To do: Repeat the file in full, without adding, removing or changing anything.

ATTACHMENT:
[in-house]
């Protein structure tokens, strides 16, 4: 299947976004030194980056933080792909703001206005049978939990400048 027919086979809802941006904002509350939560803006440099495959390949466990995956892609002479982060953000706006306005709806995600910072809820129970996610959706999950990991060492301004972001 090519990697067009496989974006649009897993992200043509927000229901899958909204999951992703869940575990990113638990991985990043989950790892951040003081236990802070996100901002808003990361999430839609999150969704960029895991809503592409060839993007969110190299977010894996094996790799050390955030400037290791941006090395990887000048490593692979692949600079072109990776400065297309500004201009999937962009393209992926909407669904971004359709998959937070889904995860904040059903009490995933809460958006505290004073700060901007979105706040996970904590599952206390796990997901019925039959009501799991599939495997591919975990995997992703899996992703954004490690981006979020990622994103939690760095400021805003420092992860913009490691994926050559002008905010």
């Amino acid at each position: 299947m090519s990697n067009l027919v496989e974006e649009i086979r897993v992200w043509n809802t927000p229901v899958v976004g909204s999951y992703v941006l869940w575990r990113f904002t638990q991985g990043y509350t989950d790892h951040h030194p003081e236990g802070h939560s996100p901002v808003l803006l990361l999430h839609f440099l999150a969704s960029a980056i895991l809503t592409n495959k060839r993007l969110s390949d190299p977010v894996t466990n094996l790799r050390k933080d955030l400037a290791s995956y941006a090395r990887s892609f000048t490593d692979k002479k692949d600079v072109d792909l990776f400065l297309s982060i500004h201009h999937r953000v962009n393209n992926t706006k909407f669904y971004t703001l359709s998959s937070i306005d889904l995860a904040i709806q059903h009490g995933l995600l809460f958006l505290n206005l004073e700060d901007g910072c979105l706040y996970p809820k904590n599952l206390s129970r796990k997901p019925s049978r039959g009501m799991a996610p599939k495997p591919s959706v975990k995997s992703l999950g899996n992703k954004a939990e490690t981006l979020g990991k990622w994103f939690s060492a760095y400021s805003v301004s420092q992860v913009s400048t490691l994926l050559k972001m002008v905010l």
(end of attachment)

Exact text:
[in-house]
């Protein structure tokens, strides 16, 4: 299947976004030194980056933080792909703001206005049978939990400048 027919086979809802941006904002509350939560803006440099495959390949466990995956892609002479982060953000706006306005709806995600910072809820129970996610959706999950990991060492301004972001 090519990697067009496989974006649009897993992200043509927000229901899958909204999951992703869940575990990113638990991985990043989950790892951040003081236990802070996100901002808003990361999430839609999150969704960029895991809503592409060839993007969110190299977010894996094996790799050390955030400037290791941006090395990887000048490593692979692949600079072109990776400065297309500004201009999937962009393209992926909407669904971004359709998959937070889904995860904040059903009490995933809460958006505290004073700060901007979105706040996970904590599952206390796990997901019925039959009501799991599939495997591919975990995997992703899996992703954004490690981006979020990622994103939690760095400021805003420092992860913009490691994926050559002008905010």
């Amino acid at each position: 299947m090519s990697n067009l027919v496989e974006e649009i086979r897993v992200w043509n809802t927000p229901v899958v976004g909204s999951y992703v941006l869940w575990r990113f904002t638990q991985g990043y509350t989950d790892h951040h030194p003081e236990g802070h939560s996100p901002v808003l803006l990361l999430h839609f440099l999150a969704s960029a980056i895991l809503t592409n495959k060839r993007l969110s390949d190299p977010v894996t466990n094996l790799r050390k933080d955030l400037a290791s995956y941006a090395r990887s892609f000048t490593d692979k002479k692949d600079v072109d792909l990776f400065l297309s982060i500004h201009h999937r953000v962009n393209n992926t706006k909407f669904y971004t703001l359709s998959s937070i306005d889904l995860a904040i709806q059903h009490g995933l995600l809460f958006l505290n206005l004073e700060d901007g910072c979105l706040y996970p809820k904590n599952l206390s129970r796990k997901p019925s049978r039959g009501m799991a996610p599939k495997p591919s959706v975990k995997s992703l999950g899996n992703k954004a939990e490690t981006l979020g990991k990622w994103f939690s060492a760095y400021s805003v301004s420092q992860v913009s400048t490691l994926l050559k972001m002008v905010l």